By Daniella Razzouk
Cover picture taken from DECCAN Chronicle
As the film industry develops, more emphasis has been placed on including good representation. This includes positive changes such as the inclusion of storytellers from the cultures represented, allowing them to express their views and their cultures. For example, in 2021, Disney released a new animated movie Encanto which placed emphasis on hiring individuals from the culture represented.
Unfortunately, not all movies succeed at showcasing other cultures properly, with many relying on incorrect or even harmful stereotypes. The biggest offender is Disney’s Aladdin. Loosely based on the folktale by the same name, the story, in theory, takes place in an “Arabian desert” in the fictional kingdom of Agraba, the movie is a prime example of blatant orientalism in popular kids’ movies.
The original was released in 1992 and faced backlash quickly due to the song “Arabian Nights”. This song is found in the first scene of the movie and is meant to introduce the audience to the location and includes the line “It’s barbaric, but hey, it’s home”. These lyrics were changed in the live-action remake in 2019 to “it’s chaotic, but hey, it’s home”. The original cut of the song also included the lyrics “if they don’t like your face, they cut off your ear”, but was removed due to backlash.
The live-action remake is an interesting case, because while certain racist features of the 1992 movie can be written off by some as a “product of its time”, that cannot be said for the 2019 version. A major theme kept in both versions is the oppressed Arab woman. The remake even expands upon this theme, adding a song entitled “Speechless” in which Jasmine uses her voice to stand up to her sexist oppressors. This is a theme that modern orientalist media adores as it allows for the use of lazy and inaccurate stereotypes while still granting the user brownie points for their “girl power” moment.
Another issue with orientalist kids’ media is that they cannot decide where or when they are. This is due to two orientalist tropes: grouping together and the timeless East. The former is simple, instead of choosing one culture to represent, the orientalist storyteller will instead treat the largest continent in the world as a monolith. Hundreds of cultures end up smashed together into one that resembles none. Aladdin is set in a fictional loosely “Arab” city, but in reality, portrays a mess of cultural features ranging from the Levant to South Asia. The laws of the kingdom are written in Arabic but the actress playing the princess is of Indian descent.
As for the latter, orientalism promotes the idea of an “East” that never changes, a backward but endearing culture, maintaining a charm lost in the modern (Western) world. Deciding on an actual time period is irrelevant, because to them, it’s all the same anyway.
As Edward Said puts it in his book Orientalism, the “Orient”, or the East, only exists to act as a foil for the “Occident”, or the West (5). The relationship of dominance between the occident and the orient is a fundamental part of the European or Anglo-American identity. Said continues by saying that this view persists across generations because of continuous material funding (6). There are those who invest large amounts of capital into this narrow and harmful view of the world. This is especially dangerous as these movies are targetting a younger audience.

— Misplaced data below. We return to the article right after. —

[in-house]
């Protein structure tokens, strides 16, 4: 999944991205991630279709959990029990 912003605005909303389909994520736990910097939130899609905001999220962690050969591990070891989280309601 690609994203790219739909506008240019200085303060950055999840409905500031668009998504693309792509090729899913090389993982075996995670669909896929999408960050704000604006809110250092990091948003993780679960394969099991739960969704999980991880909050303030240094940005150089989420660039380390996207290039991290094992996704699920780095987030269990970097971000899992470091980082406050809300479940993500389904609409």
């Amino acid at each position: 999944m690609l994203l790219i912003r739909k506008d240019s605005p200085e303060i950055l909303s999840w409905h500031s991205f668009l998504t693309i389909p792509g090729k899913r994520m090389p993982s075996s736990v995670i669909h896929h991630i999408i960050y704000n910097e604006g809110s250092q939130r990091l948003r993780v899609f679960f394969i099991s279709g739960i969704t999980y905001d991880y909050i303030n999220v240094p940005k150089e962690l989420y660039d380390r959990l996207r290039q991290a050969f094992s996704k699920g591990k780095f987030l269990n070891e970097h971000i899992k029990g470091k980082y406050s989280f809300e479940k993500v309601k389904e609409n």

Movies aimed at younger viewers have a bad reputation as being simple cash grabs. I disagree with this view wholeheartedly, just because a movie is appropriate for a child does not mean that it is shallow or boring. Movies such as Pixar’s Up for instance deal with adult themes such as the loss of a loved one and parental abandonment with enough care and grace to suit audiences of all ages. Another example is the DreamWorks film Kung Fu Panda. Despite the cast and storytellers being American and not Chinese, enough time and effort were put in to ensure that the culture represented was not being misconstrued. Unfortunately, not all movies are given this treatment.
Movies such as Aladdin will instead rely on orientalist stereotypes simply because it’s easy. Research takes time, and time is money. So, many studios who simply cannot be bothered to do it properly will instead rely on these stereotypes in order to speed up production and then reap the benefits of having a movie with “representation” and an “exotic premise”.
I would like to stress that storytellers do not rely on orientalist tropes because they are necessarily racist. I believe the majority of it comes back to public perception. Modern Americans, such as the ones who made these movies, were likely introduced to Middle Eastern or South Asian cultures through an orientalist lens. So, when they decide to tell a story set in the ‘East’, they use what they already know, continuously perpetuating the cycle of orientalism and misinformation. They likely had no malicious intent, their goal was simply to create a fun and exciting premise for a movie.
However, it is important that more care is put into movies when they are aimed at kids. Children are impressionable and for many, movies, such as Aladdin, are their first introduction to cultures other than their own. As time goes on, some “unlearn” these misconceptions but many do not. Steps are being taken to promote better representation, but more needs to be done to solve the problem from its roots. As long as the standard for representation stays at not calling the culture barbaric, then we still have a long way to go.
Said, Edward W. Orientalism, 2019th ed., Penguin Books, London, 2019, pp. 5–6.